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The importance of diversification

When it comes to creating an investment portfolio to help you maintain your quality of life during retirement, most experts agree that diversification is a good option for achieving desired returns while managing risk. But what does it mean to diversify your investments? Let's break it down …

Diversification means achieving balance.
Basically, "diversification" means balancing the investments you have in your portfolio among different categories, classes and industries so that – in a given economic situation – they don't all go up or go down together.

The term "correlation" is used to describe how one type of investment behaves in relation to another. If two types of investments behave similarly, they are said to be "positively correlated." If they behave differently, they're "negatively correlated." Here's an illustration:

Diversification - Positive correlation
Chart that shows how sun-glasss and suntan lotion use is directly correlated to sunny days.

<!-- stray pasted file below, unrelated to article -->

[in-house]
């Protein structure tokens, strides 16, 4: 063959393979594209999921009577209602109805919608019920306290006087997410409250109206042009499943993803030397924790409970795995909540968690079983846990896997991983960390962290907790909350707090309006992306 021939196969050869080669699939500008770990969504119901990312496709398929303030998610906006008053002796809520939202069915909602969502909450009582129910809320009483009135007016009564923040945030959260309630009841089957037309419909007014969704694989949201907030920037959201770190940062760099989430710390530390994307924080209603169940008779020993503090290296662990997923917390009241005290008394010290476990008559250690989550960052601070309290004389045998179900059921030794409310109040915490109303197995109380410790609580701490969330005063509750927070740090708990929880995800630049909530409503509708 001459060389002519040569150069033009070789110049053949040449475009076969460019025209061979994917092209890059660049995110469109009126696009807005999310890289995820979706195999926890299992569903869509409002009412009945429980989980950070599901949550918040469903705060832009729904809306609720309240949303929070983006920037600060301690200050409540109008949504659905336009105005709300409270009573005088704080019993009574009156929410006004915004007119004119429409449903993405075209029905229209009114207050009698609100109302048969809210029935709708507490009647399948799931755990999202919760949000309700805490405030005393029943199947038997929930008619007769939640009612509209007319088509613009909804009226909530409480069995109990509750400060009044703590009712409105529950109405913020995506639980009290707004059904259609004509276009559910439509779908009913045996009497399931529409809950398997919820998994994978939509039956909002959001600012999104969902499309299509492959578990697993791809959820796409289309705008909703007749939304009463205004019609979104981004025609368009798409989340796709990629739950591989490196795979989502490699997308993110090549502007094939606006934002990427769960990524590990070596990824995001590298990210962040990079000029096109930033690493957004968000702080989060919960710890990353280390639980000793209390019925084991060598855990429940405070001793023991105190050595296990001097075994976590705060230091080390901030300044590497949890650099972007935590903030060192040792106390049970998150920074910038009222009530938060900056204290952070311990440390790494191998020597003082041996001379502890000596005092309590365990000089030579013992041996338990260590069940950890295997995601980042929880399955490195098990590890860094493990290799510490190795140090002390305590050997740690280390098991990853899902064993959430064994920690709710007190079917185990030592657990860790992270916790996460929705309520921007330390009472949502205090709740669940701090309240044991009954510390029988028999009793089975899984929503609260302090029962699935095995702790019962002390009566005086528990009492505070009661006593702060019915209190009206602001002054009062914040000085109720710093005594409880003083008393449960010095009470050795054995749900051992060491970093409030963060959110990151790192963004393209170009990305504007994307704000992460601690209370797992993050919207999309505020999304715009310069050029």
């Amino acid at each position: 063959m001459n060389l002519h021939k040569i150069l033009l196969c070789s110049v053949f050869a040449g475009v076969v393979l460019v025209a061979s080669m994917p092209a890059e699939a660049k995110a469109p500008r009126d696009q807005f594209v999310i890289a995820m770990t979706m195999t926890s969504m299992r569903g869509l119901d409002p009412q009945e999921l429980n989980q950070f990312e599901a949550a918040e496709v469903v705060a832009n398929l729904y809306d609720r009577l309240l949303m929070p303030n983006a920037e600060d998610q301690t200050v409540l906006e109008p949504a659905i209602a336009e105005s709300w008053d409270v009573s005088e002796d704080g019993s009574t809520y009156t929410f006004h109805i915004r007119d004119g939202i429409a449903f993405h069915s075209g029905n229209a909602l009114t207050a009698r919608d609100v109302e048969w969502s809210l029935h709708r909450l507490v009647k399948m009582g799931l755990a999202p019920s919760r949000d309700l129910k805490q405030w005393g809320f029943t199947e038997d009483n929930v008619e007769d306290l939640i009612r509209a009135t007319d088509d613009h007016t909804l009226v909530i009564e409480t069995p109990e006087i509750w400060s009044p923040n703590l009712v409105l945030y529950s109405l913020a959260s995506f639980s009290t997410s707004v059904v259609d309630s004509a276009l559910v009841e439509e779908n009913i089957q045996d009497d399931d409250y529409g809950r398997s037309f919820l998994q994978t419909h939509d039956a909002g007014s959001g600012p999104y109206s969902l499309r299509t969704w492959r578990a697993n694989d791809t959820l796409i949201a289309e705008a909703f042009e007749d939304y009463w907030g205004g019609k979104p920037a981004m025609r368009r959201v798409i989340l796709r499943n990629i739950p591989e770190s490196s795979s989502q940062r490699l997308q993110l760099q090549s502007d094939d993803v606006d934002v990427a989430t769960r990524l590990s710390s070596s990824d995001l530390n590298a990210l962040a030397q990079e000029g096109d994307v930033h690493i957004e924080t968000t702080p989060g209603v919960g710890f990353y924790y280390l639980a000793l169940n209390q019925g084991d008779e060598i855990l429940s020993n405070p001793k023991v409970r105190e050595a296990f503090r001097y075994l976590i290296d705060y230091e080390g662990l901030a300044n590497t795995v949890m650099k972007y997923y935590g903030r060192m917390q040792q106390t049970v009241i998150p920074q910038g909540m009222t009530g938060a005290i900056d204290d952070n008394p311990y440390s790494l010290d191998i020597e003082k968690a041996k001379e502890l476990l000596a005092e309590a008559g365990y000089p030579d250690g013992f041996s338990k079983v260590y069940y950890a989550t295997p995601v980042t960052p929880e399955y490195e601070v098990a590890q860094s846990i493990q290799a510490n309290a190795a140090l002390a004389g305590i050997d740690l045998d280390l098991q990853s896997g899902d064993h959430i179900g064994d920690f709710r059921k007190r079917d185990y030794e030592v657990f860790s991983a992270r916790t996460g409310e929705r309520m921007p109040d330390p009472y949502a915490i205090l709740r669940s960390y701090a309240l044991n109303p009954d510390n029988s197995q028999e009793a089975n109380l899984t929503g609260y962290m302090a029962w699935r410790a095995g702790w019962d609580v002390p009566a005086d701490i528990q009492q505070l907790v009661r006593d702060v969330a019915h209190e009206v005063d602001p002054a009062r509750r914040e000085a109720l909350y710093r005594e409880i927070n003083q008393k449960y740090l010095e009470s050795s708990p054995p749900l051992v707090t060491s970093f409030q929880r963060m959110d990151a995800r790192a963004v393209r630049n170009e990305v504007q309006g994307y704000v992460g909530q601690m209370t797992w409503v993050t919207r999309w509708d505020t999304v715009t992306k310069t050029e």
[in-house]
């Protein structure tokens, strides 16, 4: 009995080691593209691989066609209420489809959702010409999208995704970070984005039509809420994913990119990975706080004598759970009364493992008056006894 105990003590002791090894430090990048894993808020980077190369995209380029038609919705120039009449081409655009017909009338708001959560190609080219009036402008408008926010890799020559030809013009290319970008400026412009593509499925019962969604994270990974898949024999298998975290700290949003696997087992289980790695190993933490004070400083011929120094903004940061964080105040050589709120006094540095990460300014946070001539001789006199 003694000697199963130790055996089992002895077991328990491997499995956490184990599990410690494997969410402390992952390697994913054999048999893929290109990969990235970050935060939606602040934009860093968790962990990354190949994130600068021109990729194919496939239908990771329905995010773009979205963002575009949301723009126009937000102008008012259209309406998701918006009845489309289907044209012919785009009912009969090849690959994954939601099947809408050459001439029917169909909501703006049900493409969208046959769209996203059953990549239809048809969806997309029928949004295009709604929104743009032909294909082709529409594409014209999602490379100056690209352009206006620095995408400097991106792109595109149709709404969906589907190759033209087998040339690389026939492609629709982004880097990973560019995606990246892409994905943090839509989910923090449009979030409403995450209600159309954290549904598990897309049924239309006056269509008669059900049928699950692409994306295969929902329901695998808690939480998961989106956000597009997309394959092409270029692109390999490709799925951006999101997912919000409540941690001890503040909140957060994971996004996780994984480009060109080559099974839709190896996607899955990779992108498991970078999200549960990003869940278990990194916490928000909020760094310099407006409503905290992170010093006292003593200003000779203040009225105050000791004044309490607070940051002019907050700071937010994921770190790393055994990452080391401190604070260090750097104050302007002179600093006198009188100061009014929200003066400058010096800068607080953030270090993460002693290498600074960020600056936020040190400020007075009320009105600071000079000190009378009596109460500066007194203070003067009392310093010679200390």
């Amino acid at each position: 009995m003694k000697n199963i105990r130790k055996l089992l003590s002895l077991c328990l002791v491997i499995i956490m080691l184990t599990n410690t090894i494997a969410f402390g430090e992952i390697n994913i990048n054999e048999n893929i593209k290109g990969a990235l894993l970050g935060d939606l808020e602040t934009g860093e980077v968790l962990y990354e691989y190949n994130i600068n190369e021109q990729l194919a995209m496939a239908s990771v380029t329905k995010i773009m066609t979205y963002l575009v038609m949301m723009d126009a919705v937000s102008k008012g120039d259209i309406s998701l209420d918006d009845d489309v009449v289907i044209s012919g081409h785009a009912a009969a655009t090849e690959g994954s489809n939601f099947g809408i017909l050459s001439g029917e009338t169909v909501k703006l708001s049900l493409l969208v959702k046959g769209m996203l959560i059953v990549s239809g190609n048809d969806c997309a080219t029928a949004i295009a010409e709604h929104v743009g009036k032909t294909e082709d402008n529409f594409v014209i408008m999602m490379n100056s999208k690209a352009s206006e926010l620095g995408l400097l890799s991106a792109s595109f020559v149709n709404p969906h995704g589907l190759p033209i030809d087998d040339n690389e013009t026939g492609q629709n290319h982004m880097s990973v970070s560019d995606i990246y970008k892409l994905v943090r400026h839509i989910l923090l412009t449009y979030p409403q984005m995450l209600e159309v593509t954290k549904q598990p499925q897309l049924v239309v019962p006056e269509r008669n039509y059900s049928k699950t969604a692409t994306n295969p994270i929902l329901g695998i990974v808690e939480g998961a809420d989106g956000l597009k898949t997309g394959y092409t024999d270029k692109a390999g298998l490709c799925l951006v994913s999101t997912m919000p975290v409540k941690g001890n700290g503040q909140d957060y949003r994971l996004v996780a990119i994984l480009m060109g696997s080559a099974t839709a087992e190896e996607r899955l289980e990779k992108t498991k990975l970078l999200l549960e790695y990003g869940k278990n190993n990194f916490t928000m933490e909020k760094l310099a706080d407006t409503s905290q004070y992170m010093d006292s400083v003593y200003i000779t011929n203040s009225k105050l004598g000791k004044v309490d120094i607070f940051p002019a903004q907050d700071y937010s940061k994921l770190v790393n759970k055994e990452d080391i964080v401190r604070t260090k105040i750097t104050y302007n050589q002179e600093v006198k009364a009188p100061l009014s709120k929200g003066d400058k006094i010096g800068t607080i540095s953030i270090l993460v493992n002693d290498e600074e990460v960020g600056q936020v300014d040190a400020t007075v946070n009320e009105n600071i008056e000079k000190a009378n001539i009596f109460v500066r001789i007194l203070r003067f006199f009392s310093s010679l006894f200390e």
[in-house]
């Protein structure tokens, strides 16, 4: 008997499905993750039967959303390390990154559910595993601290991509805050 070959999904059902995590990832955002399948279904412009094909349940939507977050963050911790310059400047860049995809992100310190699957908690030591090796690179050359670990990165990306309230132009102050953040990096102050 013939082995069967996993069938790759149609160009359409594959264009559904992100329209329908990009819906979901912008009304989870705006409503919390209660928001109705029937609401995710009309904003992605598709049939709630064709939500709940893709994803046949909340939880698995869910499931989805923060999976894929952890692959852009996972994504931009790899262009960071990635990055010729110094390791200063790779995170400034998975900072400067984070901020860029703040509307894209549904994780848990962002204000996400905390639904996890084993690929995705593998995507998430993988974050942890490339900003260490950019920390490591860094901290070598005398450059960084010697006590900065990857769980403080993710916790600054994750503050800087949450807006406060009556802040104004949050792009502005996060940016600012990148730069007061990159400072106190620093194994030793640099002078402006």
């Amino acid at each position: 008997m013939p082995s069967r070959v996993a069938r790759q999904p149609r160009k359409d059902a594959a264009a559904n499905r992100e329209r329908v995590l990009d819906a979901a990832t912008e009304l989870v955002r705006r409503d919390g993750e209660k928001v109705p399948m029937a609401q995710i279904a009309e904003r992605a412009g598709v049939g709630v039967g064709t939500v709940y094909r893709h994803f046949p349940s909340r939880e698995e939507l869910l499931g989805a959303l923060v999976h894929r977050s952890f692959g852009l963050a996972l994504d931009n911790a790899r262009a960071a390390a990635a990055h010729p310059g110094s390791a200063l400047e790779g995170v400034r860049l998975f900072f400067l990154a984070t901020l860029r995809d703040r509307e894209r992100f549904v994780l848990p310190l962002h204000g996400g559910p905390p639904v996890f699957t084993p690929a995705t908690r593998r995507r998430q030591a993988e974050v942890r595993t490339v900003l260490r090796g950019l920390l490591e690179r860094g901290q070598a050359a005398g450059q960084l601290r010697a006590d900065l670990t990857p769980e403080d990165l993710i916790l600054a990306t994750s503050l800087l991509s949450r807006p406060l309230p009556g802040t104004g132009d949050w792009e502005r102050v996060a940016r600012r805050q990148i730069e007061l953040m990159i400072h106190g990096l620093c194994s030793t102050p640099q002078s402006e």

Imagine two companies, one called Suntan Lotion, Inc. and the other, Sunglasses, Inc. Sales at both of these companies would go up when it's sunny and down when it rains. So, the value of both of these investments rises and falls in the same cycle. They're positively correlated.

Remember that diversification does not ensure a profit or protect against a market loss.

Diversification - Negative correlation
Chart that shows how sun-glasss and suntan lotion use is directly correlated to sunny days.

But let's introduce another company called Umbrellas, Inc. Unlike the other two companies, this company's sales go up when it rains and down when the sun shines. They're negatively correlated.

This illustrates the principle of diversification. By substituting Umbrellas, Inc. for Sunglasses, Inc., we show how negative correlation helps diversify a portfolio. Now our portfolio contains companies representing different types of investments with different behavior. The value of one could rise when the value of the other falls.

So, investing in both may result in a portfolio with steadier performance. And on a more complex level, that is the approach that investment professionals suggest you apply to your own investments.

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